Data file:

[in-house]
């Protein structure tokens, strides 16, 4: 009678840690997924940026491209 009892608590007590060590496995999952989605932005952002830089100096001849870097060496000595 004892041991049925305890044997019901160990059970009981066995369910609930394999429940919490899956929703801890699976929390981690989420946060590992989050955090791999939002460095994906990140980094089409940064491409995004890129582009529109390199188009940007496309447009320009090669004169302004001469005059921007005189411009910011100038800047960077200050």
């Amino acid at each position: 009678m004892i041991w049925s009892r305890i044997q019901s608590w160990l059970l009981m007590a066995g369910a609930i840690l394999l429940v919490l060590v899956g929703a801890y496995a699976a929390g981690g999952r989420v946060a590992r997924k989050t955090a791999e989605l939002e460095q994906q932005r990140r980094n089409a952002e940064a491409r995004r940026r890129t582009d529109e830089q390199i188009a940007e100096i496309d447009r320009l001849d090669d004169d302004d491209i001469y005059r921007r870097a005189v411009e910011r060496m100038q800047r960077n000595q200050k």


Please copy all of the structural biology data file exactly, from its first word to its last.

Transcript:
[in-house]
């Protein structure tokens, strides 16, 4: 009678840690997924940026491209 009892608590007590060590496995999952989605932005952002830089100096001849870097060496000595 004892041991049925305890044997019901160990059970009981066995369910609930394999429940919490899956929703801890699976929390981690989420946060590992989050955090791999939002460095994906990140980094089409940064491409995004890129582009529109390199188009940007496309447009320009090669004169302004001469005059921007005189411009910011100038800047960077200050």
């Amino acid at each position: 009678m004892i041991w049925s009892r305890i044997q019901s608590w160990l059970l009981m007590a066995g369910a609930i840690l394999l429940v919490l060590v899956g929703a801890y496995a699976a929390g981690g999952r989420v946060a590992r997924k989050t955090a791999e989605l939002e460095q994906q932005r990140r980094n089409a952002e940064a491409r995004r940026r890129t582009d529109e830089q390199i188009a940007e100096i496309d447009r320009l001849d090669d004169d302004d491209i001469y005059r921007r870097a005189v411009e910011r060496m100038q800047r960077n000595q200050k």